Since regenerative braking involves slowing of a motor due to a change in stator magnetic fields, it has limited capability to quickly bring the car to a complete stop when sudden emergency brakes are applied. To avoid this situation, mechanical frictional brakes are often provided as a separate pedal in some EVs to ensure a safe and complete stop on time. Some EV manufacturers optimize the usage of brake energy by integrating electrical and frictional brakes into a single pedal. Depending upon how deep the pedal is pressed, the controller will translate the brake angle – the deep the pedal is pressed the greater the brake angle – into a voltage that triggers the frictional brake. Tesla's design initiates the regenerative braking as soon as the foot is removed from the throttle paddle causing the brakes to apply and recover braking energy back into the batteries this further improving the energy recovery efficiency.


The power and energy management for EVs requires careful examination of range of factors that covers not only electrical aspects but also vehicle aerodynamic design, passenger comforts and operational requirements. A good energy management strategy provides a good trade-off between improving energy efficiency and meeting local transportation safety regulations and improving passenger comfort levels.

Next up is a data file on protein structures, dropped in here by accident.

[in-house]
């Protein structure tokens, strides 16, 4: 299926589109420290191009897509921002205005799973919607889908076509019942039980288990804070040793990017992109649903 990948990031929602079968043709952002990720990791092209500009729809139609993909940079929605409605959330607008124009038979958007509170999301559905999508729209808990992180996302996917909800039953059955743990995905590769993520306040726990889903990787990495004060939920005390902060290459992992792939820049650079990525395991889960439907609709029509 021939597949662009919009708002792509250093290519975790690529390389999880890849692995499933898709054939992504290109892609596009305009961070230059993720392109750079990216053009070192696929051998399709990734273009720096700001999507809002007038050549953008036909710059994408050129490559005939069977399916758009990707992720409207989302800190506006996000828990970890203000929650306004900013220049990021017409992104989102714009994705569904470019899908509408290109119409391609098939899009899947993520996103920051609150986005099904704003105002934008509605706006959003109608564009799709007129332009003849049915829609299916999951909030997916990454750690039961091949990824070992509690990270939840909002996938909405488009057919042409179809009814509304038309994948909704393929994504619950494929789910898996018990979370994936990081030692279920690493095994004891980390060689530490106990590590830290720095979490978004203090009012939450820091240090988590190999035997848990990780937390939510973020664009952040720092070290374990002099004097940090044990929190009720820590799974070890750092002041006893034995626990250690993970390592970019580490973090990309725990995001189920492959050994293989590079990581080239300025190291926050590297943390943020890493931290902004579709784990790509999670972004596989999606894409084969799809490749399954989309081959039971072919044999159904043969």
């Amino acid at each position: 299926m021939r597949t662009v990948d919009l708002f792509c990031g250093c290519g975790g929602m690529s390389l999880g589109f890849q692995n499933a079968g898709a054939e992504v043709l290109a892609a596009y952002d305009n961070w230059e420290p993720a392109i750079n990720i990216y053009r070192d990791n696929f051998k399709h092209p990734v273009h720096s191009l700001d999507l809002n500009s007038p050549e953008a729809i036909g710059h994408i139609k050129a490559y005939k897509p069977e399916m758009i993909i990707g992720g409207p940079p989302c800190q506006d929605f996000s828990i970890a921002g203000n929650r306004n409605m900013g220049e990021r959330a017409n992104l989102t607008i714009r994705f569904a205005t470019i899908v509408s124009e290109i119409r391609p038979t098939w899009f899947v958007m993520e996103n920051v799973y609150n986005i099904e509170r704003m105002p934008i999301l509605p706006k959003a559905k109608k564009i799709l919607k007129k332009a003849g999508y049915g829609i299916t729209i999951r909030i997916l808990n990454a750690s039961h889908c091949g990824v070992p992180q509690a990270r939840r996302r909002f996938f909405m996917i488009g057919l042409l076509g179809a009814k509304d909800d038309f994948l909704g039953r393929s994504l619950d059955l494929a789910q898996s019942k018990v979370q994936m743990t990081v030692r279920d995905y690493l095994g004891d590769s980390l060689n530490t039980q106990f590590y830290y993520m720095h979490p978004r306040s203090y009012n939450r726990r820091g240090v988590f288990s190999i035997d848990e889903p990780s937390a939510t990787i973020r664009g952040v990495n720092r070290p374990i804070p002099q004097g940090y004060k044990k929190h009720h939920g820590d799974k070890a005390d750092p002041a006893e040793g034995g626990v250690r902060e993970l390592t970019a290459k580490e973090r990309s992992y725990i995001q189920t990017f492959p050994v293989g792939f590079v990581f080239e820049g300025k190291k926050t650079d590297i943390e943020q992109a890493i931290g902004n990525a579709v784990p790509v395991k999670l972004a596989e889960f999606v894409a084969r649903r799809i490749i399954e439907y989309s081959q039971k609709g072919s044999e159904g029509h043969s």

About the author

Muhammad Usman Khalid is an electrical engineer with 10 years of experience in energy systems, energy management, power systems and EVs. He is an author of multiple IEEE conference papers on the same and is a subject matter expert on EVs and energy system projects.